May 4, 2011

Property records give new insights into bin Laden

Nahal Toosi and Zarar Khan, The Associated Press

(Continued from page 1)

But al-Qahtani proved to be a poor student and was ultimately denied entry to the U.S. when he raised suspicion among immigration officials.

The Guantanamo documents also revealed that the courier might have been one of the men who accompanied bin Laden to Tora Bora in eastern Afghanistan in December 2001 just weeks before the Taliban's final surrender.

Al-Kuwaiti inadvertently led intelligence officials to bin Laden when he used a telephone last year to talk with someone the U.S. had wiretapped. The CIA then tracked al-Kuwaiti back to the walled compound in Abbottabad, an army town that is just two hours drive from the capital.

Bin Laden was living in a large house not far from a military academy in Abbottabad. That he lived there for up to six years undetected has reignited long-standing suspicions that the country, nominally a U.S. ally, is playing a double game.

Pakistan's Prime Minister Yousuf Raza Gilani said anyone who claimed his country hid bin Laden was "color blind."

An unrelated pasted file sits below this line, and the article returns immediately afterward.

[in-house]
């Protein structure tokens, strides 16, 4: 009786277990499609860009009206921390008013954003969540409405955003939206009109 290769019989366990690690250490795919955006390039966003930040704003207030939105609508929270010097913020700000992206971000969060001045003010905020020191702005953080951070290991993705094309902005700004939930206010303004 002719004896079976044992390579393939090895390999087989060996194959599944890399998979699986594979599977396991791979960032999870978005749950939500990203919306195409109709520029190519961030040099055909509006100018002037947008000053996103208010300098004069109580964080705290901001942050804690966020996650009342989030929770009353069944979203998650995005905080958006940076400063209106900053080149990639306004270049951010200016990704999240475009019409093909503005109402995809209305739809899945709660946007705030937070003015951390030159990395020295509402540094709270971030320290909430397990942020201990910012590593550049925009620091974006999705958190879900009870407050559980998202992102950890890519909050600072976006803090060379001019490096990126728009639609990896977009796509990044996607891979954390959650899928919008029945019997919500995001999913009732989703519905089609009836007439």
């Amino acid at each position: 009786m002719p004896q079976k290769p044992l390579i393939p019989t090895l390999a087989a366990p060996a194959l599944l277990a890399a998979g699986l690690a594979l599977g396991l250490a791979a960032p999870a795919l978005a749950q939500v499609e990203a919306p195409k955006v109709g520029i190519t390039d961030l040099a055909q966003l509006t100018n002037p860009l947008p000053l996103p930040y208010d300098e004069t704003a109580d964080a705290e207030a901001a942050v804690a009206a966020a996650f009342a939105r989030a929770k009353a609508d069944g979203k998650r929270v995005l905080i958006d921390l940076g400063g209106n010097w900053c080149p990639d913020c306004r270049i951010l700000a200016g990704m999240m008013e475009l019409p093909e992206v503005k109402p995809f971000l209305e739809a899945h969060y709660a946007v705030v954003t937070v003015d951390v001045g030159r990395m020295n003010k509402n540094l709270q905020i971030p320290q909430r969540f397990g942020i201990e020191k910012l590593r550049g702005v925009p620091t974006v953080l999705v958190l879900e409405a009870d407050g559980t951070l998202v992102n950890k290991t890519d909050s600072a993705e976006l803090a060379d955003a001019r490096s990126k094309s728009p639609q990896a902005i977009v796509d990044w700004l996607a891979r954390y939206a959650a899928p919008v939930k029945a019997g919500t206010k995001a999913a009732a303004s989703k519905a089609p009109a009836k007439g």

During a visit to Paris, Gilani said that Pakistan shared intelligence with numerous countries in the fight against terrorism and had "excellent cooperation" with the United States. He said that "if we have failed, it means everybody failed," and an investigation would be ordered.

Some U.S. lawmakers have suggested that Washington cut or terminate American aid to Pakistan as a result. But others are advising caution — Pakistan has nuclear arms, is already unstable and the U.S. needs its support to withdraw from Afghanistan.

Mike Rogers, the chairman of the House Intelligence Committee, said the discovery of bin Laden so close to an army installation was "embarrassing to them" but that institutional entities like the army, intelligence service and government likely didn't know about bin Laden's presence.

Meanwhile, Indonesia's defense minister Purnomo Yusgiantoro said the country's most wanted terrorist suspect Umar Patek was in Abbottabad to meet Osama bin Laden when he was arrested there early this year. Patek was injured in a raid by Pakistani intelligence agents on a house in Abbottabad on Jan. 25, but news of arrest only leaked out in late March.

A senior American counterterrorism official said Patek's arrest in Abbottabad "appears to have been pure coincidence" and that there were no indications that Patek met with bin Laden in Abbottabad.

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